On the basis of the above research, this paper proposes a novel energy saving strategy with dual rate transmission for BS in IEEE 802.22 WRAN. The energy consumption of the BS is approximately in line with the central processing unit utilization, so the most direct method of conserving energy is to operate the BS at lower voltage and frequency. These will reduce the speed of the packets. BS may be in a state of low speed transmission during the working sleep period; that is, the secondary user packets are transmitted with a low speed and may also be in a state of no data transmission; that is, no data packets in the system need to be transmitted, so that the energy consumption can be conserved. BS will be in a state of high speed transmission during an awake period; the transmission speed of the primary user (PU) or secondary user (SU) packets will be higher to ensure the quality of services. The PU packets are granted high priority to occupy the spectrum for data transmission by charging the SU packets to occupy the spectrum in opportunistic approach. Integrating theories of multiple working vacations queue and priority queue, considering the number of cognitive user packets and state of BS, and using quasibirthdeath process and the matrixgeometric solution method in this paper, the system performance of the energy saving strategy is evaluated and the Nash equilibrium and socially optimal behavior of energy saving strategy are analyzed using game theory thought. Moreover, an intelligent optimization algorithm is presented to search the socially optimal arrival rate of SU packets based on the revenueexpenditure structure, and a reasonable pricing scheme is formulated to unify the individually and socially optimal arrival rates.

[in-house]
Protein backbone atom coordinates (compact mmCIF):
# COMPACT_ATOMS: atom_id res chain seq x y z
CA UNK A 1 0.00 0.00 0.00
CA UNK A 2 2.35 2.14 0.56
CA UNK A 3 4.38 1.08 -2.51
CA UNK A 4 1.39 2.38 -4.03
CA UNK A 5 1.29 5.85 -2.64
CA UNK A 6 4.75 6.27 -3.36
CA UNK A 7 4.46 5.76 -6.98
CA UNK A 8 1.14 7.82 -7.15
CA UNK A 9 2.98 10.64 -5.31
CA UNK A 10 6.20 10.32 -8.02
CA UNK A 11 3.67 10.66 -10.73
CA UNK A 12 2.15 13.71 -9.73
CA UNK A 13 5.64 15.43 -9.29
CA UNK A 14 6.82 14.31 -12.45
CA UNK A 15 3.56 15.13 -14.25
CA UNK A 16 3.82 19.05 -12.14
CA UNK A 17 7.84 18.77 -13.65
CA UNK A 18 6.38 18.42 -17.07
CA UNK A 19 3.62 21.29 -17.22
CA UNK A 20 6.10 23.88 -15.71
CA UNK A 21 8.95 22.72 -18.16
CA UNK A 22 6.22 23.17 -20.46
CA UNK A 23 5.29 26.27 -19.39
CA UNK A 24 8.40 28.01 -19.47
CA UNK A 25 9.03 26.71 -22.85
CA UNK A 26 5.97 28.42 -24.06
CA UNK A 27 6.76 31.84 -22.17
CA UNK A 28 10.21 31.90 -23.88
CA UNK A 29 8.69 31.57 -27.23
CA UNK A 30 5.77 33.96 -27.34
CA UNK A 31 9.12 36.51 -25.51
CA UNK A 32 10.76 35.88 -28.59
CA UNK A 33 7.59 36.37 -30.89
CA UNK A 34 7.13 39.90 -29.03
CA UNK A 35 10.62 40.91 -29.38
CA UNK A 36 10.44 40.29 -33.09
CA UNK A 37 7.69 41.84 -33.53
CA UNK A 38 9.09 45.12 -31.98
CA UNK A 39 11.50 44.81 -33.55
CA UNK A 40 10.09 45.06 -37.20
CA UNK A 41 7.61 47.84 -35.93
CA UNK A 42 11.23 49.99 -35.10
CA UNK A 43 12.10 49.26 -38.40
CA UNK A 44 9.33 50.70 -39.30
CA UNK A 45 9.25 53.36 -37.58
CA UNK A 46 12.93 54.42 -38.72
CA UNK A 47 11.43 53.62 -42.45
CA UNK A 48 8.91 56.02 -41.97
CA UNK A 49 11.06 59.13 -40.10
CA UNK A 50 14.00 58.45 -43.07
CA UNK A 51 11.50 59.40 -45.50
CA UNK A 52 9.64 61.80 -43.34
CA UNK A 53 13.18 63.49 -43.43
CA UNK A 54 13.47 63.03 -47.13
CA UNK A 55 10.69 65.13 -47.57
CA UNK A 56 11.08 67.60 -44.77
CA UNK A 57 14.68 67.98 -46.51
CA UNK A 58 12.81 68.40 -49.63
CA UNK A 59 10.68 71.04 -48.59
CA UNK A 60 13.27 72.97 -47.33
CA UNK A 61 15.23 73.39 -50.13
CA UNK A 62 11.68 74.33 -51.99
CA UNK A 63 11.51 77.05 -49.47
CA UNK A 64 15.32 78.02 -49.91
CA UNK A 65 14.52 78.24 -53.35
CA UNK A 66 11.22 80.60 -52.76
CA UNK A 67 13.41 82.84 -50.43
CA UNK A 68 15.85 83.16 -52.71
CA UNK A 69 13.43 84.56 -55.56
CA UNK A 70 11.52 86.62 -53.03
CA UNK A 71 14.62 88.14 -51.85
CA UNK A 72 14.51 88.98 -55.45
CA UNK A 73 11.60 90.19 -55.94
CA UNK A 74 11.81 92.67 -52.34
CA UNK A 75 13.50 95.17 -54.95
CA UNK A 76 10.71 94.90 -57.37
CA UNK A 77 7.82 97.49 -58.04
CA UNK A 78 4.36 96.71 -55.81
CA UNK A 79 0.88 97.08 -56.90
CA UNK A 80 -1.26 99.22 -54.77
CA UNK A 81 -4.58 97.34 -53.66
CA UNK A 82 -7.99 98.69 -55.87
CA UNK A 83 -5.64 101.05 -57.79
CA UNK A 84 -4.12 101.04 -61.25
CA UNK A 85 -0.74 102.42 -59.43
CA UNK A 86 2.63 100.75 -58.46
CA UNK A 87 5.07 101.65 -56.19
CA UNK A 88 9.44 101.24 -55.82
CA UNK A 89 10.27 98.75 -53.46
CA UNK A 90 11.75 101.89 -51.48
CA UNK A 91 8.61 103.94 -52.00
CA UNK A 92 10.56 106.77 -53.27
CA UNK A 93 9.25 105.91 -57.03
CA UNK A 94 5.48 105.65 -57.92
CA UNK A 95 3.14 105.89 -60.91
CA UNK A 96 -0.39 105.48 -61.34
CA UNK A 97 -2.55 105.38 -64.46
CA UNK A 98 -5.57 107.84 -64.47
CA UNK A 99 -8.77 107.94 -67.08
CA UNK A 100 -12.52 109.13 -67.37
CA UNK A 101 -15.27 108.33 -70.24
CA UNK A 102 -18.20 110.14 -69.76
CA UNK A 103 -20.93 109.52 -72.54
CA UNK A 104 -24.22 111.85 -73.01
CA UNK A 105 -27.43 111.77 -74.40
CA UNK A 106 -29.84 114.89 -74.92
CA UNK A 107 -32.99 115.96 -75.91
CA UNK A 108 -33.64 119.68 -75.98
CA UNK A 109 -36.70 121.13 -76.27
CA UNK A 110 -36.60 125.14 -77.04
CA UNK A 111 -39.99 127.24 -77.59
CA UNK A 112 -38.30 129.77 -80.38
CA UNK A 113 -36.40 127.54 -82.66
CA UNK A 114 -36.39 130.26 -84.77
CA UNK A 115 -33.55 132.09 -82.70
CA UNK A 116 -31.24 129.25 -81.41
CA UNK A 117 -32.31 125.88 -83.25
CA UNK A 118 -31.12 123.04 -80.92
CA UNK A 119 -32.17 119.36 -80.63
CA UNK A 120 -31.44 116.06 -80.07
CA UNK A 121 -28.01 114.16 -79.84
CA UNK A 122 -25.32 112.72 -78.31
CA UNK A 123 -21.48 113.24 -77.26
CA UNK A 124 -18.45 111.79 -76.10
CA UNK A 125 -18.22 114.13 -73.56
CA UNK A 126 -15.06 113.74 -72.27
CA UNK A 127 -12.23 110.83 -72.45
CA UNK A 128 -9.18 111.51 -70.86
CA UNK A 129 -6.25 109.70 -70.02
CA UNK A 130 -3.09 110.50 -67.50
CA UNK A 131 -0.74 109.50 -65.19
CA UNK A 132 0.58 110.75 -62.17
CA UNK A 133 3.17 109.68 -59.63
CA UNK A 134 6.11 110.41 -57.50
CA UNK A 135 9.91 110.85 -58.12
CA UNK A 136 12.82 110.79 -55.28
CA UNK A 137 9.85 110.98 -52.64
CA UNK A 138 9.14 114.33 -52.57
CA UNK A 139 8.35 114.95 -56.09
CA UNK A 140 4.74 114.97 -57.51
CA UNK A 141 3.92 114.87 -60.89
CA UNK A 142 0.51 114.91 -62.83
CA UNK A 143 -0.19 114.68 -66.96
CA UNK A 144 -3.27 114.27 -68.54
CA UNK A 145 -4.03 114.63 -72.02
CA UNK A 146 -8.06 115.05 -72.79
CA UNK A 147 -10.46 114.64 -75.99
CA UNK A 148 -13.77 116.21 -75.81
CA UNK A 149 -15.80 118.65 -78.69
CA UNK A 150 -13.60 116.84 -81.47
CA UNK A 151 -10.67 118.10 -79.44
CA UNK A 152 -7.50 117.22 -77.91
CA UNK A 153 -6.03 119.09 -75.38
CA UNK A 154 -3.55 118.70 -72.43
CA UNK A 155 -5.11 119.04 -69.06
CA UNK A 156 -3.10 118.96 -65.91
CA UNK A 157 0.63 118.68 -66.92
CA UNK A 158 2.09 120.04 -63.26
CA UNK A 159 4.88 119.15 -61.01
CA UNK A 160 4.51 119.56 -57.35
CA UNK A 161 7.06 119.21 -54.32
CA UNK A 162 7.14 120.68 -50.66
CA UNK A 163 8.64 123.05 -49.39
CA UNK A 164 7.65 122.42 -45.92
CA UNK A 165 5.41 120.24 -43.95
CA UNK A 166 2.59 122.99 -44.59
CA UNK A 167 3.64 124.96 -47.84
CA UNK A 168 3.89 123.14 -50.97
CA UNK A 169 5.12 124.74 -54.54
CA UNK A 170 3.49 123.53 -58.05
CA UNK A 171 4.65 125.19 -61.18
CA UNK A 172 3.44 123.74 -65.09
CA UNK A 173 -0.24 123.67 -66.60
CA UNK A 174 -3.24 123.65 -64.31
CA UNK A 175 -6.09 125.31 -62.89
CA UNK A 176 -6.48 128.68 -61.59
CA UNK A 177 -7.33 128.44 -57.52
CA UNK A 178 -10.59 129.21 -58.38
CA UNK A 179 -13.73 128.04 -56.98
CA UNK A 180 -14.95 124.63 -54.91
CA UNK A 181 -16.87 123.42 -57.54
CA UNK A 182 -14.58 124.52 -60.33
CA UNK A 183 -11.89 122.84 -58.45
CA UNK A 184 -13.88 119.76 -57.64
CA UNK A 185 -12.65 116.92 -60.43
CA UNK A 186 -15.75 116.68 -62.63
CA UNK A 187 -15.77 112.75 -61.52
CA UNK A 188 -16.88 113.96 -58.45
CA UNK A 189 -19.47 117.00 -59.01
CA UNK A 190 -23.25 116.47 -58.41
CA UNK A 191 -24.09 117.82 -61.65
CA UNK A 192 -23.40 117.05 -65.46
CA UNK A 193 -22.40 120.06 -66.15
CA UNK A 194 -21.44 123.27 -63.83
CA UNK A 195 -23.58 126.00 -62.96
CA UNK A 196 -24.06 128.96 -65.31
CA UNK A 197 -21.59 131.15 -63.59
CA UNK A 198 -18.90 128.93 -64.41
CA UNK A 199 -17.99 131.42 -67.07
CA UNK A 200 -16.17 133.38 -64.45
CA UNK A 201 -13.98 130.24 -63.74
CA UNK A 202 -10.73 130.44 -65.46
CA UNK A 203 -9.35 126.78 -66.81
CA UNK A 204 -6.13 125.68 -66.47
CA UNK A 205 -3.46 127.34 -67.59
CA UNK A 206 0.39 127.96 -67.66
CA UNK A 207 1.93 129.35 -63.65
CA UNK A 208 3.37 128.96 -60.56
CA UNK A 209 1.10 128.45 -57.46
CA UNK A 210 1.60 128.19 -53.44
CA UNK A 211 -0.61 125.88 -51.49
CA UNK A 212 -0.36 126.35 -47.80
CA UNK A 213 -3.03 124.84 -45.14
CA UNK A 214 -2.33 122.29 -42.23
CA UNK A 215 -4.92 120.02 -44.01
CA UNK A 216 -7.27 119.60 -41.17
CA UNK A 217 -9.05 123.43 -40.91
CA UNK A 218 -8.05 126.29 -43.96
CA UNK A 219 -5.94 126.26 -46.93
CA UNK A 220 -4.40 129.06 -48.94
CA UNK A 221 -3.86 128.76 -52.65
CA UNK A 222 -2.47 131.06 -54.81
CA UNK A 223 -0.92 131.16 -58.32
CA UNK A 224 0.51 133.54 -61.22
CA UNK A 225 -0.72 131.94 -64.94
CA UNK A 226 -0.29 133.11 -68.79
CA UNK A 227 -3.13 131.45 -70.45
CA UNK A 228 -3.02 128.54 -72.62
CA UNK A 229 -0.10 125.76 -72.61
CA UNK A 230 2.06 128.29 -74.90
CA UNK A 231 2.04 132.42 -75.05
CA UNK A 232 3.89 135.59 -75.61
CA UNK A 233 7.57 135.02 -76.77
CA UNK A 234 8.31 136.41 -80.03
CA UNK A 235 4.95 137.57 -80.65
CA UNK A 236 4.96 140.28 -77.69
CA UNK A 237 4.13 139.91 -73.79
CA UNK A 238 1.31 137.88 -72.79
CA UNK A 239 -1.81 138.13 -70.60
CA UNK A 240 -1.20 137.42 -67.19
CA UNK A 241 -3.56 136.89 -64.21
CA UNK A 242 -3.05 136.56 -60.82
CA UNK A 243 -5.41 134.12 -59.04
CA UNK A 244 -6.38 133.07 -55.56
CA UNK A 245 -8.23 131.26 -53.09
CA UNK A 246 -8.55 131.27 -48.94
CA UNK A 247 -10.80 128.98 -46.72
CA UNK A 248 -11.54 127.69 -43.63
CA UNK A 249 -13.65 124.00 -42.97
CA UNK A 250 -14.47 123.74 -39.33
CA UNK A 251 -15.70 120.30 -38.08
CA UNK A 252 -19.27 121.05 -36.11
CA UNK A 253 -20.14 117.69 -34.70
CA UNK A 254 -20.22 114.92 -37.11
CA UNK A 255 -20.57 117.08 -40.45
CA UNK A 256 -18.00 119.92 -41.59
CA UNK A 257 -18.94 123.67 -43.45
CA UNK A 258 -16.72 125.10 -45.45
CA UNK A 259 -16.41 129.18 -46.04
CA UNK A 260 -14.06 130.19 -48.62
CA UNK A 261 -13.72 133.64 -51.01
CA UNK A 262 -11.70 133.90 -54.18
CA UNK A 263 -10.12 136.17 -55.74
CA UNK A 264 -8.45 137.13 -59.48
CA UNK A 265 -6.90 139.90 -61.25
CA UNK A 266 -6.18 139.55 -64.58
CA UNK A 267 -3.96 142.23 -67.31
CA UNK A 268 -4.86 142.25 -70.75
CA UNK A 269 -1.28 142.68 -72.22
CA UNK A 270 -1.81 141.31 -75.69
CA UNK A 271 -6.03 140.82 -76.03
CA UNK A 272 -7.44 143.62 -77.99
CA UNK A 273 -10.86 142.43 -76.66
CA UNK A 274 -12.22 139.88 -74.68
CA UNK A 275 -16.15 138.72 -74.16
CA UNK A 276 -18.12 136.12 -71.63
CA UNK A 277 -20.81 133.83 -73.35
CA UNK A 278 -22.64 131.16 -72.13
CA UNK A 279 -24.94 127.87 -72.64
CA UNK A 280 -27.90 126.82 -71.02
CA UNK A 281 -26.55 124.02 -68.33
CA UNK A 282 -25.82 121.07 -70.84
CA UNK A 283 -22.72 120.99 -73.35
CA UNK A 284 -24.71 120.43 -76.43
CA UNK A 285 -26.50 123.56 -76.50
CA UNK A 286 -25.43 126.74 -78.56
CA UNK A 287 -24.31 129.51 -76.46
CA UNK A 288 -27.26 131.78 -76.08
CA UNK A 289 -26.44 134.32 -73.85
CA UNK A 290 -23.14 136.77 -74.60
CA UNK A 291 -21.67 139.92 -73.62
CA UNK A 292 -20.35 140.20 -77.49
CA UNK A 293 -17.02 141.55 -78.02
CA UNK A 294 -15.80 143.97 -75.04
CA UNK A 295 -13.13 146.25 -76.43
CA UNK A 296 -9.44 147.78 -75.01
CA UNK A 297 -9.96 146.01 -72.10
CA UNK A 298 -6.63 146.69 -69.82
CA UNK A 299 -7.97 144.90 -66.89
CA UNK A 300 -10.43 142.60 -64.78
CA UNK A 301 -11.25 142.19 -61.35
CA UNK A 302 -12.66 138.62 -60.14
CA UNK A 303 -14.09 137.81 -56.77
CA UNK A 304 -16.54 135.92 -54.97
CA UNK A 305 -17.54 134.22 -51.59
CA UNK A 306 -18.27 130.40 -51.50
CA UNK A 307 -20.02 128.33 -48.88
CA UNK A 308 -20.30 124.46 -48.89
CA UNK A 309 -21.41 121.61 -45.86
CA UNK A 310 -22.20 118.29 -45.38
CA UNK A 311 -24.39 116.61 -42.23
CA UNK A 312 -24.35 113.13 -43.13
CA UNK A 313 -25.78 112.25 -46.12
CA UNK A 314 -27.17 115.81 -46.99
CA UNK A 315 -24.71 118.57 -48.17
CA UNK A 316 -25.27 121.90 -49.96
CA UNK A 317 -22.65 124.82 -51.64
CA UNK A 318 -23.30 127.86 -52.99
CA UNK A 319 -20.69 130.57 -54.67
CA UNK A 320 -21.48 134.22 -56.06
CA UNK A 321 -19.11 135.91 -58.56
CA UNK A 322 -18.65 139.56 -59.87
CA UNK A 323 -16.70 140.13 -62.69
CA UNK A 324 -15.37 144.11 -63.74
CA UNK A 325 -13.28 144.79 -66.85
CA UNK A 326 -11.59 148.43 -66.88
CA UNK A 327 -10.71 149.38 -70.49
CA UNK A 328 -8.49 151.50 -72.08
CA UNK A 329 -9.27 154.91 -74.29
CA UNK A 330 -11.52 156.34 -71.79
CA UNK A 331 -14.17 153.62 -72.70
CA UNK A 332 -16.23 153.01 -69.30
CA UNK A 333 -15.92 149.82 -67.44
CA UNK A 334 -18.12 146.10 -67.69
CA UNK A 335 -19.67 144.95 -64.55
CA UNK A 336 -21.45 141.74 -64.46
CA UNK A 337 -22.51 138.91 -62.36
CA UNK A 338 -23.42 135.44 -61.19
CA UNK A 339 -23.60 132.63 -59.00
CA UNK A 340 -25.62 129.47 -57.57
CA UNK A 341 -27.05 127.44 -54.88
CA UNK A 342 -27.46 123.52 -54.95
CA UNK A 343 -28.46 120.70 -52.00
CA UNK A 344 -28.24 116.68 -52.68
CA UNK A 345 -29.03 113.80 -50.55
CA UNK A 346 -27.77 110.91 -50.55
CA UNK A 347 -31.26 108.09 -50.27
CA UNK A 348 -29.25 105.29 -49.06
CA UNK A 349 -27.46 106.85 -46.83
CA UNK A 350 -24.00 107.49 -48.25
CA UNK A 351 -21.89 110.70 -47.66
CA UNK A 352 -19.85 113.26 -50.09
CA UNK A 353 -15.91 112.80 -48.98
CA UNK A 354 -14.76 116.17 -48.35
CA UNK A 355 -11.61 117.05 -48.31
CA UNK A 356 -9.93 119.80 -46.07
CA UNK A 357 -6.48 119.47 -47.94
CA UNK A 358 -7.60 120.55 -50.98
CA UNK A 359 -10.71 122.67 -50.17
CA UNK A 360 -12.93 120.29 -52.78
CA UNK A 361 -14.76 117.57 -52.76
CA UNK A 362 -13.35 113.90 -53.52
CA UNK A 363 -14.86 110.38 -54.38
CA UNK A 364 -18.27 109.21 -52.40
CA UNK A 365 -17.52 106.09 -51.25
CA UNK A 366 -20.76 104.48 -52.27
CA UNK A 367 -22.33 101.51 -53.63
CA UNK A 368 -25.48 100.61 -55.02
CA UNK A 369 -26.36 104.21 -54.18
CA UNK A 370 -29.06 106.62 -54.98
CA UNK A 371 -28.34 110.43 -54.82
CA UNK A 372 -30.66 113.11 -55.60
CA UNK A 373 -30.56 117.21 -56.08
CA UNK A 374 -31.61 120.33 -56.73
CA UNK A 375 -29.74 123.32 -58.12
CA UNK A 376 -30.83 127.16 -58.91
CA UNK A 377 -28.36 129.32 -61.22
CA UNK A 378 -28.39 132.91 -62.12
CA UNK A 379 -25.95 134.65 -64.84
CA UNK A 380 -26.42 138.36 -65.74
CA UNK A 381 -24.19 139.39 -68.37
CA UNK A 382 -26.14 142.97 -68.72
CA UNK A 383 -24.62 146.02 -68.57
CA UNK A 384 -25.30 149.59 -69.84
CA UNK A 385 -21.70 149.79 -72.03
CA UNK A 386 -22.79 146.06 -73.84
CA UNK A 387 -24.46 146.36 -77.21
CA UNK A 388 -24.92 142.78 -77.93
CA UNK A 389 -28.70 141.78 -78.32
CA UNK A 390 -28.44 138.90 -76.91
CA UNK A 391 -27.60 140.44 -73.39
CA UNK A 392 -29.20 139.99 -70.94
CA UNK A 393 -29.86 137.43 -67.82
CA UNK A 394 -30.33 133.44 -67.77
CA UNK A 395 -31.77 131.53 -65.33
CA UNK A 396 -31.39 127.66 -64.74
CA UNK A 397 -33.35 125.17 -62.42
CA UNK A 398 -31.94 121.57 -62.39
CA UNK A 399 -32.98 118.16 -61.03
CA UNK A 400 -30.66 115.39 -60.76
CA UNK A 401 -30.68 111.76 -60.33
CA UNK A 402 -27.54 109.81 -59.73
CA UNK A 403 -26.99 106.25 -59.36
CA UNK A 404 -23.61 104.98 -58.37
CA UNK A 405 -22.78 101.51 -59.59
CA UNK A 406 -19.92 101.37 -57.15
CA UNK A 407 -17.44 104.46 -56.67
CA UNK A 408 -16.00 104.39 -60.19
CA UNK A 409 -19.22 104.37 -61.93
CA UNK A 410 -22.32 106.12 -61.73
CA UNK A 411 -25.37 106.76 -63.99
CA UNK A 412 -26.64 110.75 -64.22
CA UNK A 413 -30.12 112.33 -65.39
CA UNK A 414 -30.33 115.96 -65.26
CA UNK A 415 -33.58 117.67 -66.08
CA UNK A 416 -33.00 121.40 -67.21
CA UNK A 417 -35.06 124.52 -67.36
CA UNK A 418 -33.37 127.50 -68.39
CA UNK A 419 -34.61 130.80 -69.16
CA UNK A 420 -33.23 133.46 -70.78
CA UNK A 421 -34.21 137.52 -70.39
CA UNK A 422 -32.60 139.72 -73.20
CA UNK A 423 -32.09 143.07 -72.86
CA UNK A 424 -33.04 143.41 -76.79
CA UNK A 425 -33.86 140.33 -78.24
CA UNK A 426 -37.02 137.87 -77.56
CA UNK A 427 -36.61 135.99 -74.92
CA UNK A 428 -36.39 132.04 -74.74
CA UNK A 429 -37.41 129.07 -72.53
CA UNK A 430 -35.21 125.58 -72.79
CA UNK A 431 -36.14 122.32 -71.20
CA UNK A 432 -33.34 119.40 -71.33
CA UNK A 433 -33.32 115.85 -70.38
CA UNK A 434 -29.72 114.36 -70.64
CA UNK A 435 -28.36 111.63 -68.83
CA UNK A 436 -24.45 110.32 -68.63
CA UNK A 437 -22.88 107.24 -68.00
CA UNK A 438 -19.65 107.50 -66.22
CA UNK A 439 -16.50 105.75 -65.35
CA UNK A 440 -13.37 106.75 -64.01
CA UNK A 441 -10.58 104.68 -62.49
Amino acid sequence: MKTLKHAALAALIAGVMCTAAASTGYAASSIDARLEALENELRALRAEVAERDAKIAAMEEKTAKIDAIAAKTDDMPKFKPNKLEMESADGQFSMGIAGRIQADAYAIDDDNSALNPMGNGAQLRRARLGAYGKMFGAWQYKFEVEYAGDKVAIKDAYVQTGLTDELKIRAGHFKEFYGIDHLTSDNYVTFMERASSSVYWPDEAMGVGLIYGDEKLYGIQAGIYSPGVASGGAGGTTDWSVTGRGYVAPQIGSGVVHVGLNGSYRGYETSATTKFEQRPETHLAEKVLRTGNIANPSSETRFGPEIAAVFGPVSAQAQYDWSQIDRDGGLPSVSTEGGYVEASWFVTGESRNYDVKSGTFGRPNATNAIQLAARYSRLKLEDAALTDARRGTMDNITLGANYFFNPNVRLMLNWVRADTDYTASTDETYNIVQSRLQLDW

2. Energy Saving Strategy Based on Dual Rate Transmission
The IEEE 802.22 WRAN adopts centralized network architecture; BS and users equipment are the subject of network. Power management, spectrum allocation, and scheduling control are performed by the BS and user data packets access core network through the air interface of the BS. The PU data packet has a high priority and can preferentially occupy the spectrum. On the premise of ideal spectrum sensing, the arrival of SU packets does not affect the transmission of PU data packets. SU packets occupy the spectrum in opportunistic approach, and their transmissions may be interrupted by the arrival of the PU data packet. In the absence of data packets (PU packets or SU packets), the traditional IEEE 802.22 WRAN BS is still in a high speed state, which results in a waste of energy.